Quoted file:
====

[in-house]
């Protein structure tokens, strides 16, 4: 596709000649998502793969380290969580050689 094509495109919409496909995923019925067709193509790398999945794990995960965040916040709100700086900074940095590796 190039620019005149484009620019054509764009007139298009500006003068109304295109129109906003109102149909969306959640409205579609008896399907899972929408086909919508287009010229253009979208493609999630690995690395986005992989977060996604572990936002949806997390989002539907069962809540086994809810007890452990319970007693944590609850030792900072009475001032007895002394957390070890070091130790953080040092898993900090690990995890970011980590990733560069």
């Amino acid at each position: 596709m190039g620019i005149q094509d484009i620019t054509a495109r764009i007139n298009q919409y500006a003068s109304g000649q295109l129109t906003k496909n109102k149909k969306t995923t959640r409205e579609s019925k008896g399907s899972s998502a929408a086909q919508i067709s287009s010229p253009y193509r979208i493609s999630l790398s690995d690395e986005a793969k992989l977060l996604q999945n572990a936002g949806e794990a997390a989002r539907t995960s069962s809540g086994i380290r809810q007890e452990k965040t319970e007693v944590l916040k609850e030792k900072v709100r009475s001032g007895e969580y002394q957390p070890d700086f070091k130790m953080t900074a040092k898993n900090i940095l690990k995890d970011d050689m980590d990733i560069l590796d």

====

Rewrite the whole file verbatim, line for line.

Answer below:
[in-house]
């Protein structure tokens, strides 16, 4: 596709000649998502793969380290969580050689 094509495109919409496909995923019925067709193509790398999945794990995960965040916040709100700086900074940095590796 190039620019005149484009620019054509764009007139298009500006003068109304295109129109906003109102149909969306959640409205579609008896399907899972929408086909919508287009010229253009979208493609999630690995690395986005992989977060996604572990936002949806997390989002539907069962809540086994809810007890452990319970007693944590609850030792900072009475001032007895002394957390070890070091130790953080040092898993900090690990995890970011980590990733560069």
């Amino acid at each position: 596709m190039g620019i005149q094509d484009i620019t054509a495109r764009i007139n298009q919409y500006a003068s109304g000649q295109l129109t906003k496909n109102k149909k969306t995923t959640r409205e579609s019925k008896g399907s899972s998502a929408a086909q919508i067709s287009s010229p253009y193509r979208i493609s999630l790398s690995d690395e986005a793969k992989l977060l996604q999945n572990a936002g949806e794990a997390a989002r539907t995960s069962s809540g086994i380290r809810q007890e452990k965040t319970e007693v944590l916040k609850e030792k900072v709100r009475s001032g007895e969580y002394q957390p070890d700086f070091k130790m953080t900074a040092k898993n900090i940095l690990k995890d970011d050689m980590d990733i560069l590796d």